Almost a month after a U.S. District judge ordered California to reverse its ban on selling foie gras, the state is fighting back and appealing that decision in an attempt to get poultry liver back off the menu.
There are some things that you don’t appreciate until you’re threatened with having them taken away. One of them is foie gras, the controversial goose-liver delicacy that was illegal in California from 2012 until just a few weeks ago. Telling Californians that they couldn’t have it made them defiant, apparently, and defiance leads to foie gras ice cream sandwiches. [More]
Back in 2012, it became illegal to serve foie gras in the state of California. A law passed eight years earlier went into full effect. Last week, a federal judge overturned the statewide ban, and restaurants can serve foie gras again. A few animal rights activists who find the spread immoral are taking their objections to chefs serving it by making threats against them. Violent threats. [More]
The foodies among you may remember back in July, when California’s ban on the sale of Foie Gras kicked in, some restaurants were continuing to sell the duck/goose livers by “gifting” them to customers as part of a larger meal. But the folks at PETA think it’s against the law to give away foie gras, and are willing to prove their case in court. [More]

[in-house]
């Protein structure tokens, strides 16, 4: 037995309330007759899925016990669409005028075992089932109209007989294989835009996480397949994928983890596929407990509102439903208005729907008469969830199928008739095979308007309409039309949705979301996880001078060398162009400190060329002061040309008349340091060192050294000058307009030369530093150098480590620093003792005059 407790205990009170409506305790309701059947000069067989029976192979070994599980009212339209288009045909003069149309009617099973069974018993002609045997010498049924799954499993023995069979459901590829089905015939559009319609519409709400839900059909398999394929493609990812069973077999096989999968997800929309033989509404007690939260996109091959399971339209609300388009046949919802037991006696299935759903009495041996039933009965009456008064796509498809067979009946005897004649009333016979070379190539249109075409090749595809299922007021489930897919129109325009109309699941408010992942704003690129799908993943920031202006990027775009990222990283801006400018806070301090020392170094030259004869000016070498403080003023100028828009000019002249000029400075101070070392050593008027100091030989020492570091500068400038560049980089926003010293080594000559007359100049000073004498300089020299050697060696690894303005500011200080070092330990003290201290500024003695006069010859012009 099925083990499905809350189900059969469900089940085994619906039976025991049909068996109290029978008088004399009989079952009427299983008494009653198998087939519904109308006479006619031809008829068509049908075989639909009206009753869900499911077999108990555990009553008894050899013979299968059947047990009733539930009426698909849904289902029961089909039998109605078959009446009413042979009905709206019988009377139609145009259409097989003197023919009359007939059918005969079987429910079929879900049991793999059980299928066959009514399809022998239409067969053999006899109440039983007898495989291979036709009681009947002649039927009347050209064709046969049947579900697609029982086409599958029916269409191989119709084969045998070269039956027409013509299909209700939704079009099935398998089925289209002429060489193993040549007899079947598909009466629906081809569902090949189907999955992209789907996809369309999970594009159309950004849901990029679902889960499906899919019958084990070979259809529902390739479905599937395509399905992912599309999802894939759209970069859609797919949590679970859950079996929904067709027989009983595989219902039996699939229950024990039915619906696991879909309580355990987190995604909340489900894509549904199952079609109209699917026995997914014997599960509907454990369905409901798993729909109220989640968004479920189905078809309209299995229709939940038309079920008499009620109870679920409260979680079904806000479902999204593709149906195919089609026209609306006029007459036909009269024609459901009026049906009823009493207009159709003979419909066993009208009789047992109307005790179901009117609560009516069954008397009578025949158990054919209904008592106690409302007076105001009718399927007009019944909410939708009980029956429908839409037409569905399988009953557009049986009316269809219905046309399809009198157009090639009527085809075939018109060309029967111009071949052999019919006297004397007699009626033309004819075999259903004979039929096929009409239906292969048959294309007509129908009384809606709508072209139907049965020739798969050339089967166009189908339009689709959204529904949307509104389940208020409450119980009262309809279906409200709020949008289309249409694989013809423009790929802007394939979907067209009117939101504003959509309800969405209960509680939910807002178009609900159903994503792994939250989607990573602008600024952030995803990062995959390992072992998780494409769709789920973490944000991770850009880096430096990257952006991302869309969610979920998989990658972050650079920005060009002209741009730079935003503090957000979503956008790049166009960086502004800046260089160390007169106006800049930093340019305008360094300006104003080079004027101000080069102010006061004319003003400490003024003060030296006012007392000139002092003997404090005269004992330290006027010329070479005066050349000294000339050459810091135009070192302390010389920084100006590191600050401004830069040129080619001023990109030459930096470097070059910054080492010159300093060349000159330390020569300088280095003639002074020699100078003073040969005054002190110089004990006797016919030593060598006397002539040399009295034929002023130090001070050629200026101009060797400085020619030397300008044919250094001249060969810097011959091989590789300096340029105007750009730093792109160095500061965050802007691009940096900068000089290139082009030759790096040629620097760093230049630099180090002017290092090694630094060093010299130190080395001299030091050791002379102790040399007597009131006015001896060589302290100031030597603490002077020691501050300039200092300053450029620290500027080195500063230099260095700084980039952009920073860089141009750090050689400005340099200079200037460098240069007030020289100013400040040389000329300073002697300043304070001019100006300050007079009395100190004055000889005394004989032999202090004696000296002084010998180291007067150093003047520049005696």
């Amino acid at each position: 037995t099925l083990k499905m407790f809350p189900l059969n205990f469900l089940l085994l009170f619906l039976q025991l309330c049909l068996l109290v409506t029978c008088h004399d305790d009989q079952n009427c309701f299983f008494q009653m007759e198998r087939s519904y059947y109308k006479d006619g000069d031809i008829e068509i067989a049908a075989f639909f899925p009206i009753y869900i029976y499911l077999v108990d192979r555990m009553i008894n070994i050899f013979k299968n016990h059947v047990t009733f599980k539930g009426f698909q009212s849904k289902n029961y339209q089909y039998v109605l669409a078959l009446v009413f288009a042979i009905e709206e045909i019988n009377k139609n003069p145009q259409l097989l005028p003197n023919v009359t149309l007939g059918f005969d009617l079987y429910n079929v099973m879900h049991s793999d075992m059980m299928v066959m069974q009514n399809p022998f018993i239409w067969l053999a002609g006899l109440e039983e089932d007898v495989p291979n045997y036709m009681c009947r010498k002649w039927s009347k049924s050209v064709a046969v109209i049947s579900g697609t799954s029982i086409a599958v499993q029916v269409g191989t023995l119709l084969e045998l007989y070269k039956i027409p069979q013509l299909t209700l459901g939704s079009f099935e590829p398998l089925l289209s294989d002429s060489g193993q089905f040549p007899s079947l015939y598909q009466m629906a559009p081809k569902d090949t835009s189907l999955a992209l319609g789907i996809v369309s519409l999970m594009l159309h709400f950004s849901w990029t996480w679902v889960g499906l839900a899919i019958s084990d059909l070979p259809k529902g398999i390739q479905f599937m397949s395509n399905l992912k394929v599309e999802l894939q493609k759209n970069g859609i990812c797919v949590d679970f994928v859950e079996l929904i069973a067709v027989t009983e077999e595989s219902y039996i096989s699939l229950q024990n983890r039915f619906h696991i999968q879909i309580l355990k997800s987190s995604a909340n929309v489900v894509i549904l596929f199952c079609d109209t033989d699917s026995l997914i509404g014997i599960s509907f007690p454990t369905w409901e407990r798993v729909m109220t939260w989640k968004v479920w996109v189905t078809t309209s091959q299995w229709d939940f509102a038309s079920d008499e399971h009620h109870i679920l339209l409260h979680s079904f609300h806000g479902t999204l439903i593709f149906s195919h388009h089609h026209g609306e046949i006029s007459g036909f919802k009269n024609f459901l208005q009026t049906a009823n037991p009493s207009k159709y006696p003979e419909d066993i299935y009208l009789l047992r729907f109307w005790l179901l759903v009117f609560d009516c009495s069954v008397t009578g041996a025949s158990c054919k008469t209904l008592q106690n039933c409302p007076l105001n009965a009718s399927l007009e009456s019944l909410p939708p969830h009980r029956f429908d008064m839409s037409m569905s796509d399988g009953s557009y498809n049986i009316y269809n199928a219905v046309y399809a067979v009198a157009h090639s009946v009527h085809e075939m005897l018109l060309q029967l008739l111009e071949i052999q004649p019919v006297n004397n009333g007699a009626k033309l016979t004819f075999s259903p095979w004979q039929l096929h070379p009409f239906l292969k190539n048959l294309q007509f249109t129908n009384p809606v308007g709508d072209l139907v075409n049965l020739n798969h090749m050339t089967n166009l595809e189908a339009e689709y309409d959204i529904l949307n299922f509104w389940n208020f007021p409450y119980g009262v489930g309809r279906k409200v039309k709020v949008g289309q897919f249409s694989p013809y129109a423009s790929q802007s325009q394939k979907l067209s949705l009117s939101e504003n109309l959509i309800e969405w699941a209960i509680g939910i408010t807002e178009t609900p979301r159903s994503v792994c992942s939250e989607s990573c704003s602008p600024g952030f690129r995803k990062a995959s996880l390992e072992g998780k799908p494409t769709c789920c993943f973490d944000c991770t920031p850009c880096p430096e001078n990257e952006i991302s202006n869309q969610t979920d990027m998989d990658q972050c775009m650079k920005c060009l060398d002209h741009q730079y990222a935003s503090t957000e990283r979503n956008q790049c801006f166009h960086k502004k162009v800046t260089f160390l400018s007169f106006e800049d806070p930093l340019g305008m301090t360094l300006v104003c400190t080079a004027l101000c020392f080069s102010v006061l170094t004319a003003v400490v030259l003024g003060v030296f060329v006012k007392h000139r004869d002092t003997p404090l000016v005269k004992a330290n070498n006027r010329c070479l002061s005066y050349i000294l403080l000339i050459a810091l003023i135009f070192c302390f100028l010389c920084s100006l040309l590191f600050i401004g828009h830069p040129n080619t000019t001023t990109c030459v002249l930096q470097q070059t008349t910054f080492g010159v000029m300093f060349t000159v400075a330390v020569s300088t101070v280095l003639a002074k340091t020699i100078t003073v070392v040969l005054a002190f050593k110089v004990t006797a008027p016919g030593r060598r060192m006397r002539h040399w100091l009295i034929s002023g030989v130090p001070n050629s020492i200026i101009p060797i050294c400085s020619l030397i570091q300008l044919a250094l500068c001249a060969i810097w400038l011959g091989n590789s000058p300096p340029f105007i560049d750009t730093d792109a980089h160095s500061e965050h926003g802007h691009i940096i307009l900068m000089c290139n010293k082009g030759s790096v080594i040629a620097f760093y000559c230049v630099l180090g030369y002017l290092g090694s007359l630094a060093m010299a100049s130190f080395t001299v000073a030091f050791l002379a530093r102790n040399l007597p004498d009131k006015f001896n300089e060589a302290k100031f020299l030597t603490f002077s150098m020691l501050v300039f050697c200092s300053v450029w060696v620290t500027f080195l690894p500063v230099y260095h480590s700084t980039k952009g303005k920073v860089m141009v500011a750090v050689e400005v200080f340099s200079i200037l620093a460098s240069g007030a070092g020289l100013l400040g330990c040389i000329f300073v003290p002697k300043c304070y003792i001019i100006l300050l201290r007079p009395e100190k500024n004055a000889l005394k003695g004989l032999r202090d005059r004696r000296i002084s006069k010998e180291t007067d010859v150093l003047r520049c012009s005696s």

The list of clever end runs around California’s recent ban on the sale of foie gras continues to grow. First it was the restaurant that claimed exemption from the law because it’s in a national park. Now comes an eatery that says the ban doesn’t stop a business from giving foie gras away to customers.
Earlier this month, California’s ban on foie gras kicked in, leaving fans of duck/goose liver wondering where they would get their next fix. Now one restaurant in San Francisco says it will sell foie gras because it isn’t beholden to California state laws.
Have you ever wondered what your life would be like without fattened goose liver? No? Many Californians are facing that very prospect, as a statewide ban on foie gras goes into effect on Sunday. Apparently everyone there is going nuts and eating anything and everything made with the stuff, from jelly doughnuts to toffee.
Chicago’s city council drew praise from some quarters, ridicule from others, when it passed a law making foie gras, the enlarged liver of a force-fed goose or duck, illegal. Better yet, the enforcement mechanism of citizen’s arrest was reminiscent of a culinary Charles Bronson movie.